Encouraged by the response to Twice a Man (it won the Prix Lambert in Belgium in 1963), Markopoulos embarked on an even more ambitious, synoptic treatment of the Prometheus myth, entitled The Illiac Passion. He labored on it for more than three years (1964-67). Filming with an array of artist-performers picked from the glamorous New York scene of the time, he nearly realized a spectacular, three-hour long, triple-format, concentric-image version that would have far surpassed anything he had previously attempted in richness and complexity.Again, financing and crucial time restraints forced him to revise the work at the last moment, and it was cut for its premiere to the 90 minute, 16mm version extant.
At this time, Markopoulos lectured widely and wrote extensively for Jonas Mekas’s Film Culture magazine, publishing both film reviews and theoretical articles. He became interestd in the multiple-screen and variable speed projection concepts that would later fire the ‚expanded cinema’ movement.
In early 1966, immediately following the death of his mother, Markopoulos began using an ingenious and radically economical method to construct shorter films entirely in-camera, without subsequent editing. A single roll of film stock was run back and forth inside the camera apparatus, while carefully selected passages of frames were laid down (exposed), sometimes alone, sometimes super-imposed or fadedin and out, at precise positions predetermined by the filmmaker. Thus, a new genre of his film work was born: the ‘portrait’. The ‘sitters’ for these likenesses could be either persons, or individual places, in whatever vicinity the camera/brain might find itself on a particular occasion.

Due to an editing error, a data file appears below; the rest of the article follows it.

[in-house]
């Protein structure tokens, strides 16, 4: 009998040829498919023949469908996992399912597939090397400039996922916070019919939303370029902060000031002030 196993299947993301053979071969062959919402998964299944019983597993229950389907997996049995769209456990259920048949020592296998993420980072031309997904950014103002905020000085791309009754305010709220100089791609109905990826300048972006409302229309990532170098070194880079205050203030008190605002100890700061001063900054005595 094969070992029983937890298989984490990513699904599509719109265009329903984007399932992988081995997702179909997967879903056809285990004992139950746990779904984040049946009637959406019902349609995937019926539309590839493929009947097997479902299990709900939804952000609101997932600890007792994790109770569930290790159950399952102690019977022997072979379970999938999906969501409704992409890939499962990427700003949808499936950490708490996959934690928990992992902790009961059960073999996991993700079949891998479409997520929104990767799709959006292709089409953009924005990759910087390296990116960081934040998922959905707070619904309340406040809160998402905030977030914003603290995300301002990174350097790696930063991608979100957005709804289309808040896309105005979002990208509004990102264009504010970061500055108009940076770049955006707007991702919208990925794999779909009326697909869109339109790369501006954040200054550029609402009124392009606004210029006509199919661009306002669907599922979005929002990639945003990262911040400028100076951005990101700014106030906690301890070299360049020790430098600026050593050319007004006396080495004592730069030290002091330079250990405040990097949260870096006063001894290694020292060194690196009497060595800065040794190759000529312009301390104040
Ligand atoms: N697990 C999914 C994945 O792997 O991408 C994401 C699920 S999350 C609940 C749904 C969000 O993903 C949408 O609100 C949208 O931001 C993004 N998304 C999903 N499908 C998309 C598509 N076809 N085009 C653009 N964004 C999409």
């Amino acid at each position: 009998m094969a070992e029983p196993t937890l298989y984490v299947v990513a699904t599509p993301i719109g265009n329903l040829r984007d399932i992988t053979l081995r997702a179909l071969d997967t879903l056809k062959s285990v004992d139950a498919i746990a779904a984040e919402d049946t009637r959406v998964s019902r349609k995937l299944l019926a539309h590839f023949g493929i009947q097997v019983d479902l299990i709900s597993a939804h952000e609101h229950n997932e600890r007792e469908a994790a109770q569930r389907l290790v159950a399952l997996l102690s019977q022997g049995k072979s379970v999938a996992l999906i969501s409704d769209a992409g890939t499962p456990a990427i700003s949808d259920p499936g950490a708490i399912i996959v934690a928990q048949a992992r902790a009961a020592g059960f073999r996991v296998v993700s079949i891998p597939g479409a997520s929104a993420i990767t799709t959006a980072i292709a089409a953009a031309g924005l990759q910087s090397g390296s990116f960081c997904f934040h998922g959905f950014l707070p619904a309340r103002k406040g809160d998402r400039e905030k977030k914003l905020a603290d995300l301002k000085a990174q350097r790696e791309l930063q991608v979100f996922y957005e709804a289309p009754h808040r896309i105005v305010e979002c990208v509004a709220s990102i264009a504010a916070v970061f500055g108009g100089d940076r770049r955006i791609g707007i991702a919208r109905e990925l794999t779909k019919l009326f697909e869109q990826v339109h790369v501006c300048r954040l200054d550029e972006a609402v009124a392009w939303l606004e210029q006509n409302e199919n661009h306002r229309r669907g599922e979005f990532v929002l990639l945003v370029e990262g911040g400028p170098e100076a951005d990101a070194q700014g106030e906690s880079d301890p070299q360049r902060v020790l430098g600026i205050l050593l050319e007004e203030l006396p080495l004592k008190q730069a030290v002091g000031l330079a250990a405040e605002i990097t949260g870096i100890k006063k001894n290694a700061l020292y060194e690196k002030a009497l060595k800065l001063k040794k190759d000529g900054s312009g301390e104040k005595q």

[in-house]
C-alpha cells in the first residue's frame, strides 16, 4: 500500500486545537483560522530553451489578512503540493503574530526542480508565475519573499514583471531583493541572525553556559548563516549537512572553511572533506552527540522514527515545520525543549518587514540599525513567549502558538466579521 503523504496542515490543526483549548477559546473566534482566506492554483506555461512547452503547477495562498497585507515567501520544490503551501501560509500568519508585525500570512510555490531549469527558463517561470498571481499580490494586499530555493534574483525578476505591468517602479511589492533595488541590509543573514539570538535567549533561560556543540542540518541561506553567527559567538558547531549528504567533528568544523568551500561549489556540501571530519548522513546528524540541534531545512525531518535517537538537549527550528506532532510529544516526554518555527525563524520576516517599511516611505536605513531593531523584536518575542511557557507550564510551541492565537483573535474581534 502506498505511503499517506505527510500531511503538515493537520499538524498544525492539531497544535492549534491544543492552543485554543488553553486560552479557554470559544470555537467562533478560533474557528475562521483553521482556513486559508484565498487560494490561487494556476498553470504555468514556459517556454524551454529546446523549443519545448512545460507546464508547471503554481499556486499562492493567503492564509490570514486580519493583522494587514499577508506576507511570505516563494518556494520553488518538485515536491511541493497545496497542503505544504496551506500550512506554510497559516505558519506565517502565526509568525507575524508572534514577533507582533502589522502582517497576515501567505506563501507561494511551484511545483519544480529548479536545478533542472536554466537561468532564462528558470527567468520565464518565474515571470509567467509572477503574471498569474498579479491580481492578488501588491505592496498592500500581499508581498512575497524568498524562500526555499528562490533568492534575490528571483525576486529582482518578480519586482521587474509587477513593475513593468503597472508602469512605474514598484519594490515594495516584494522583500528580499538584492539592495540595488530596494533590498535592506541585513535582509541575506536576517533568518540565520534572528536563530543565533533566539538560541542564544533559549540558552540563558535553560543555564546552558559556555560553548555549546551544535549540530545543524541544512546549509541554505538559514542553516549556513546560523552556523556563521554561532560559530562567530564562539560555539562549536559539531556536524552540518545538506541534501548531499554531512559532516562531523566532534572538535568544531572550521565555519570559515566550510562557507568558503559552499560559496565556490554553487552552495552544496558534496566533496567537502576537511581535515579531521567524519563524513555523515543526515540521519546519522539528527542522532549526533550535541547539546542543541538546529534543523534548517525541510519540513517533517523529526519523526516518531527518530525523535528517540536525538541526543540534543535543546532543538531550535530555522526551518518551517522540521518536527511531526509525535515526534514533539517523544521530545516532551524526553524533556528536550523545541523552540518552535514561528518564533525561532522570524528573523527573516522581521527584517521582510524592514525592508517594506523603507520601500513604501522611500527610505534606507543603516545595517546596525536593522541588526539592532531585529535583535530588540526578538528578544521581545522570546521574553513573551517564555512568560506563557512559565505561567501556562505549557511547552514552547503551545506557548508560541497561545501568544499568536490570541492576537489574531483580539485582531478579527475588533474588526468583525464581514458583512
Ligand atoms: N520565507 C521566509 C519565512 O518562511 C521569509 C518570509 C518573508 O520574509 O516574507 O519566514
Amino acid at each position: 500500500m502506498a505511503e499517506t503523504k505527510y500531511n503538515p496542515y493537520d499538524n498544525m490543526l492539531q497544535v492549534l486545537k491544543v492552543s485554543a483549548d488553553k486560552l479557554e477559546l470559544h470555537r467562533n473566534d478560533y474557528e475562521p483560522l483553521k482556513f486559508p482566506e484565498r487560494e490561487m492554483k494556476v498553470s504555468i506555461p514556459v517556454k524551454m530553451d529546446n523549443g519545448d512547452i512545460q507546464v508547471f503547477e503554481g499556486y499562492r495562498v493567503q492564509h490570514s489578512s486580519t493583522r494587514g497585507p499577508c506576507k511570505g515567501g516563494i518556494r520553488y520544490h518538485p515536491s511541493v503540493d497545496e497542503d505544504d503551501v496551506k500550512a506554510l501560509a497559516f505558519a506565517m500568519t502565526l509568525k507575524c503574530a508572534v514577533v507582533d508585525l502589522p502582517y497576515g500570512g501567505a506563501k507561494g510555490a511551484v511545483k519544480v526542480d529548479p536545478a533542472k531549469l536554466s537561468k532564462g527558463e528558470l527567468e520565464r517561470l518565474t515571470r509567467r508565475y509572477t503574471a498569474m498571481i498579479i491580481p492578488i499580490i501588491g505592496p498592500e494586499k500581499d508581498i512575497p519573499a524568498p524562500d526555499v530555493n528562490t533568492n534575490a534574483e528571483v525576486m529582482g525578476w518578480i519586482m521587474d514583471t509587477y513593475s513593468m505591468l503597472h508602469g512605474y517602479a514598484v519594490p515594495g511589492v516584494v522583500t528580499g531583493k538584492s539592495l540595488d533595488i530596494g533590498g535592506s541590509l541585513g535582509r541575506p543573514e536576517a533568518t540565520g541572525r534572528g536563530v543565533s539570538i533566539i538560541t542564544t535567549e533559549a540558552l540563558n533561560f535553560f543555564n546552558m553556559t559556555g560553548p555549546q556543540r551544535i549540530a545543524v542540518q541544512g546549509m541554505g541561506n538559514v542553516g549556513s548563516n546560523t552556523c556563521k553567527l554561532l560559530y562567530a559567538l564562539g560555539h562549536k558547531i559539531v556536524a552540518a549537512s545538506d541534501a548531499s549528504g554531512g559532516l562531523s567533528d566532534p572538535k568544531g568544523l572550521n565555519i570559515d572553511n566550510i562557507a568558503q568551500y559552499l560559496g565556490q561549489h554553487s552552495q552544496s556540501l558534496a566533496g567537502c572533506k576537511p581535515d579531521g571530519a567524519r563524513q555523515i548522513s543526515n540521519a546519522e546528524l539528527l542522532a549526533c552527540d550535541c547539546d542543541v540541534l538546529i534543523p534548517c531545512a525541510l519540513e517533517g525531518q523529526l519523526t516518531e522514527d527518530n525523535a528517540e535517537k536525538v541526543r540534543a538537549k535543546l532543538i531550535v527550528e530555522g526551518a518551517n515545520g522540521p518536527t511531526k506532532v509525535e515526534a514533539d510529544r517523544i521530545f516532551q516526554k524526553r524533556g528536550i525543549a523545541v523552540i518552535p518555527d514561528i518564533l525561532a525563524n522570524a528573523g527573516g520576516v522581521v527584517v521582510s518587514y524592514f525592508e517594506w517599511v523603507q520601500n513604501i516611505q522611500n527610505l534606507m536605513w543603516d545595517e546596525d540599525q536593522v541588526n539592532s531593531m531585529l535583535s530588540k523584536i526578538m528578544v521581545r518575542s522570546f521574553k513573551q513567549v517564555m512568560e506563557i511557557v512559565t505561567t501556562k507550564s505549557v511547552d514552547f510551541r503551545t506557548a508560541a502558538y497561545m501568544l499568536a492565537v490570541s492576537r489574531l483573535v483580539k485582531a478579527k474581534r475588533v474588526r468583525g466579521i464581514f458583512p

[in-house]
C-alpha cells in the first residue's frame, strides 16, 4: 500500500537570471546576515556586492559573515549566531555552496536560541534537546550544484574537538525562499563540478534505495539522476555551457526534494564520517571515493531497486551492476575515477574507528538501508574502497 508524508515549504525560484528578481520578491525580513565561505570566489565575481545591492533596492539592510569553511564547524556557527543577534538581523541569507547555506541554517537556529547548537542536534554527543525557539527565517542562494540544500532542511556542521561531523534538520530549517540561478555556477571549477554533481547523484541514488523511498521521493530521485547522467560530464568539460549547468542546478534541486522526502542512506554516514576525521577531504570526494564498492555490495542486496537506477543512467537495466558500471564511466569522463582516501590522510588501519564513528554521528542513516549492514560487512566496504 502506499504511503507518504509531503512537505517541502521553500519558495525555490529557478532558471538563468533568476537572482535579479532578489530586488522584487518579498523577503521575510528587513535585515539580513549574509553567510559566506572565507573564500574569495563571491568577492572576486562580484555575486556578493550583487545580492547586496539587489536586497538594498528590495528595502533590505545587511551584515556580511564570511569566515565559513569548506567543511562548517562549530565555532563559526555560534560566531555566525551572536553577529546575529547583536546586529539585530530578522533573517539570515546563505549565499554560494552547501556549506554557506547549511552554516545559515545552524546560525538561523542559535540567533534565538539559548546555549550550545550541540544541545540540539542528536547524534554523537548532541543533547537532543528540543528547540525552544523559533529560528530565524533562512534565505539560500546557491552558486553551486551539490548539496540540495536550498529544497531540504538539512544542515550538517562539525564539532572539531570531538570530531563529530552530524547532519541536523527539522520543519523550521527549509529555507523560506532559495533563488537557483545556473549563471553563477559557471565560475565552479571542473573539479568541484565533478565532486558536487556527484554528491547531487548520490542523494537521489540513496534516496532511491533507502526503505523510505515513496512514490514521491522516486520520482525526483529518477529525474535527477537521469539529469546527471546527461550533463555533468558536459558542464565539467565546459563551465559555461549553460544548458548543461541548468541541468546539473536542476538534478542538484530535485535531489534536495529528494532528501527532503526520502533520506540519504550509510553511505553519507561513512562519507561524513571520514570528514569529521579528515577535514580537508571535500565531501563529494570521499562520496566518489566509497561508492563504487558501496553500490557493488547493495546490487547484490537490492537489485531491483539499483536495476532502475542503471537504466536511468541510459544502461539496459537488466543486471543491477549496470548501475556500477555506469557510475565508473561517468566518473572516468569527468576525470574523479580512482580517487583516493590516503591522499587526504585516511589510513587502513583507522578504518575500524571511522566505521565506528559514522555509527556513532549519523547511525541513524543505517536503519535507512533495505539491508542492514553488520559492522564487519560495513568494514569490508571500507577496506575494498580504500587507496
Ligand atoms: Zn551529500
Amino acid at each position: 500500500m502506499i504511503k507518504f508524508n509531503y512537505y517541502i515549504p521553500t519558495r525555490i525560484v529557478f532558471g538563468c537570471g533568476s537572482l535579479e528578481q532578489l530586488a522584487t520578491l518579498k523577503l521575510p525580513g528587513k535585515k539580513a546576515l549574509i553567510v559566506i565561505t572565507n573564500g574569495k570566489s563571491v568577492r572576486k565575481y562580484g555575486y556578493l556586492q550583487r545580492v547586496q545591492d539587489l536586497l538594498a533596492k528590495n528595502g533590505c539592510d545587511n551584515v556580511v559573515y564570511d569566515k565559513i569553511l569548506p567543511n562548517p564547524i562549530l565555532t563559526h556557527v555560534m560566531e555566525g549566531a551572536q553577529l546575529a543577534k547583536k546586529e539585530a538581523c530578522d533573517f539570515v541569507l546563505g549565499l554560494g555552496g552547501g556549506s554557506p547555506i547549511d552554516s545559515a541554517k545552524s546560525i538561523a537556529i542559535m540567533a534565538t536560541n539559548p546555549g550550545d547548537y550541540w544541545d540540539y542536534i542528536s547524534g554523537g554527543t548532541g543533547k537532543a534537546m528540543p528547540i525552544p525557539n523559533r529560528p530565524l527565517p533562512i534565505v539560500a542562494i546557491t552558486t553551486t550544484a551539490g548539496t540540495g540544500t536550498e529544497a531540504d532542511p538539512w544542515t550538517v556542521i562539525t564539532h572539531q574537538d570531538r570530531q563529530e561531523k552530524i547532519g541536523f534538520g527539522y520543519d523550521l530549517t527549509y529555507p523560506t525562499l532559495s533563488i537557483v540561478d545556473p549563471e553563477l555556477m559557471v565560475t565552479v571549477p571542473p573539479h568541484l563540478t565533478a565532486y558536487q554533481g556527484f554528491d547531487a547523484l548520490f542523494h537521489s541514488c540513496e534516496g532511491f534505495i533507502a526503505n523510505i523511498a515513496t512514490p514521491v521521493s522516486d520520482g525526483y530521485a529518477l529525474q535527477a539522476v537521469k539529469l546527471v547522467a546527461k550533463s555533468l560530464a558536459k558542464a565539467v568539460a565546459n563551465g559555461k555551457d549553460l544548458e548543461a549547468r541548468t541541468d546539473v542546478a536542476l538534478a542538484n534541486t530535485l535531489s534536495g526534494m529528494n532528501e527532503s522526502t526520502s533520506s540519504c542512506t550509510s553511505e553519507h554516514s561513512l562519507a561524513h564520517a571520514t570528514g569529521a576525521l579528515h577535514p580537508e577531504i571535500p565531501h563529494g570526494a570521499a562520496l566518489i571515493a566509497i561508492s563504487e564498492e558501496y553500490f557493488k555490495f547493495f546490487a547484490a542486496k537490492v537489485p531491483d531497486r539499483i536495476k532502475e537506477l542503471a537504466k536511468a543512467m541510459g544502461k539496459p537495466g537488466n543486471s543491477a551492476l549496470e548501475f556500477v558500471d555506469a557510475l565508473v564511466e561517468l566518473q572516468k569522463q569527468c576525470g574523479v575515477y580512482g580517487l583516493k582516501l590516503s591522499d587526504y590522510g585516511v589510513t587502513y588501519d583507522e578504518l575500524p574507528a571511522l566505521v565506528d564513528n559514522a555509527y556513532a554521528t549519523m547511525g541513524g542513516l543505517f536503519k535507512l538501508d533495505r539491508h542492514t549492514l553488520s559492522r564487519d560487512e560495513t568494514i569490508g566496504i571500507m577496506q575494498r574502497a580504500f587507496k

The first portrait, Ming Green, was of his own apartment and was executed in a brief time during his period of mourning. A powerful mood piece, it uses only the light and color emanating from the enclosed surroundings and selected objects of his small, elegantly decorated flat. It evokes, without the presence of a single ‘living’ being, the reality of a life or lives, passing yet present, persistent, like a fragrance, reverberating with continued expectation. Markopoulos began using the new technique more and more, making numerous portraits while continuing to seek big-budget support for his other projects. But critical and financial frustrations grew. In 1967, after an unrewarding winter as professor of cinematography at the School of the Art Institute of Chicago, a stint that produced a last attempt at a peopled epic (The Divine Damnation), the artist moved definitively, with his lover Robert Beavers, to Europe. He worked on two television productions in Germany, then making his base of operations in Zürich, Switzerland.